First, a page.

The Birth (and Death) of the Cool by Ted Gioia

A sign of the worth of Gioia´s book is that it is hard to summarize. He examines coolness as an aspirational quality and attempts to show how this behavioral style that originated with certain jazz musicians and blacks was used at first by the entertainment industry and, later, by what used to be called Madison Avenue, to sell all sorts of products, particularly to people in their teens and twenties- achieve coolness by consumption. He indirectly claims that the increasing emphasis on lifestyle- a term whose use and origin he discusses to some extent – as a bundle of consumer choices grew in conjunction with the combination of these phenomena but that younger people have adopted different values and no longer consume as a result of marketing campaigns convincing them that it is cool to buy something.

Gioia is strong on explaining the origin of cool in the emulation of Bix Biederbecke, Lester Young, Miles Davis and Frank Sinatra by cool aspirants and contrasts music that precedes them as more blatantly emotionally presented and often sentimental. He then shows how this moved into the entertainment industry, and Madison Avenue.

The strength of the book is more in the articulation of its provocative (in its most positive connotation) thesis than in every detail Gioia uses to support it. Gioia´s argument is often better stated in general than some of his specifics demonstrate. Was Sinatra really an exponent of the (then) new cool approach and Holiday a diametrically opposed example of emotional authenticity? Was an image of detachment always present in the music of Davis and Sinatra? Did sentimentality and emotional authenticity ever completely disappear from popular music? Is the success of John Mayer, Norah Jones, and similar artists in this century a sign that coolness or-a term that is surprisingly absent from this book- attitude is no longer aspired to? Are people who have known the Internet for most of their lives hugely different in this regard?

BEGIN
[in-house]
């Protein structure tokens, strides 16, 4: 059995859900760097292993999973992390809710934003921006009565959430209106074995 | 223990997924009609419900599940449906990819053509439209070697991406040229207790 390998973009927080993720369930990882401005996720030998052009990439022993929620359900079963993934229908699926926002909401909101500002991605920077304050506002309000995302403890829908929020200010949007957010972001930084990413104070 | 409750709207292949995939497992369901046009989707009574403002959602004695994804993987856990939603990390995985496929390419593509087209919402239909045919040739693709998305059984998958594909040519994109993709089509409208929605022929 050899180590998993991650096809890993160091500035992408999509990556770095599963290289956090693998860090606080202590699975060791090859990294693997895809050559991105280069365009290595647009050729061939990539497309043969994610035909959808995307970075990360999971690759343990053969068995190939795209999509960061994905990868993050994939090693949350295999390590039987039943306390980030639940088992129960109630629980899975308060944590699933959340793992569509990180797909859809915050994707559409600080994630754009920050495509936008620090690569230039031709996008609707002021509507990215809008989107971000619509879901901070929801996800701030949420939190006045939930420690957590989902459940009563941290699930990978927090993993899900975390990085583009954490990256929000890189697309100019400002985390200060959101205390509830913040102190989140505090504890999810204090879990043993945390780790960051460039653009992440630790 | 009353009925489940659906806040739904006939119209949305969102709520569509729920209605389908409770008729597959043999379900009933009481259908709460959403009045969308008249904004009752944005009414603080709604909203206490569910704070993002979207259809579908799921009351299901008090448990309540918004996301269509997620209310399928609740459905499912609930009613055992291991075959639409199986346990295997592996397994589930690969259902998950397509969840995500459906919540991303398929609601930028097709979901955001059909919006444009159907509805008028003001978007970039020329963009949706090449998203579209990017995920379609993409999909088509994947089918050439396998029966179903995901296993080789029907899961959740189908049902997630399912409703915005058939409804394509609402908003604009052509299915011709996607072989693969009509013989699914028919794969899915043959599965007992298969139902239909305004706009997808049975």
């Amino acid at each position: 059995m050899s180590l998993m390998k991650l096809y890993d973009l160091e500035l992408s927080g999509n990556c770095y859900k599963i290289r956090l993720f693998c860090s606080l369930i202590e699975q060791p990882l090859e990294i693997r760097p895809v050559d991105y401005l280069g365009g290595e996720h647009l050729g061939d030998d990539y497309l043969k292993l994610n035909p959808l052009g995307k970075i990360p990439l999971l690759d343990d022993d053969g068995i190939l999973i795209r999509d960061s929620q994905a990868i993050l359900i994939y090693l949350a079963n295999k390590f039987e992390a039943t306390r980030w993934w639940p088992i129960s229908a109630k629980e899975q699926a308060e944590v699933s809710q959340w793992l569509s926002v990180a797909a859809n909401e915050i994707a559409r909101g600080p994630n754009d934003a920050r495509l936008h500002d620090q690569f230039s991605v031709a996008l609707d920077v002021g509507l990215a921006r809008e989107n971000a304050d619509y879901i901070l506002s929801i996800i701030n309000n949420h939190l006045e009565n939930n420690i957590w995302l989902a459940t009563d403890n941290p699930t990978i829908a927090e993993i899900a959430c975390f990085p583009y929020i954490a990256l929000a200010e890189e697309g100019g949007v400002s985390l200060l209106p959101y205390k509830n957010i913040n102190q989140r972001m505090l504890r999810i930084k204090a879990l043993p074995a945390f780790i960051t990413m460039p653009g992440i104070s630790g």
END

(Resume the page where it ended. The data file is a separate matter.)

These reservations should not keep readers from seeking out this book. Gioia has an extremely interesting thesis and, if he is correct, the impact of these changes will be very substantial in the entertainment industry, mass marketing, and consumer behaviour. Time will tell whether Gioia´s argument will bear out, until then it is well worth reading and keeping in mind.